Mission San Juan Bautista at the time the San Juan Pacific Railway first came to town.
Passenger train returning from Chittenden, c. 1907.
[McMahon & Hendershot]
Presumably, a railroad structure was built to cater to passengers awaiting the three passenger trains that ran daily in either direction between San Juan and Chittenden. However, the financial difficulties that quickly consumed both the cement plant and the railroad may have halted any permanent structure since no known photograph exists of such a depot or shelter. By May 1909, San Juan Station was a lost dream. The railroad went bust. When the California Central began running regular freight runs along the Old Mission Route in 1916, service to the Loma Prieta yard continued, but for how long is unknown. Most trains headed without stopping for the cement plant and any passengers would have to find other means of getting to the nearest Southern Pacific station. It is unknown how long trains serviced the Loma Prieta yard, but general freight service past San Juan continued through 1930, after which the tracks lay dormant until they were pulled in early 1938. The mission continues to look out over the San Juan River floodplain, but nothing remains of the station, tracks, or right-of-way that sat so briefly in its shadow.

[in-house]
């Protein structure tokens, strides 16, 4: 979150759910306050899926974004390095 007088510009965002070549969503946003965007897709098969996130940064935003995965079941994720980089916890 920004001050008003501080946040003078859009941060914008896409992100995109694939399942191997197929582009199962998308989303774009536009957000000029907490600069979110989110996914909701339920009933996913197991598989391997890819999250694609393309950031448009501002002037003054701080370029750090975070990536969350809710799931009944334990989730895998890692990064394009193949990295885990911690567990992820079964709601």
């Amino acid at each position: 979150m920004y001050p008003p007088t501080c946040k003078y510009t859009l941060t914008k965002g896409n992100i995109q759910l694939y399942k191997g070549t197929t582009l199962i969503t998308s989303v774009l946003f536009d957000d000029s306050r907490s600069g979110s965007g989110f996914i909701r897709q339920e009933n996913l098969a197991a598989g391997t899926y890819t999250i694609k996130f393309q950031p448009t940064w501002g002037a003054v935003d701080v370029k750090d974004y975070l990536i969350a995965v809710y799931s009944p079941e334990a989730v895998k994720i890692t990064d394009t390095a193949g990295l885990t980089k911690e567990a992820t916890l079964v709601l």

Official Railroad Information: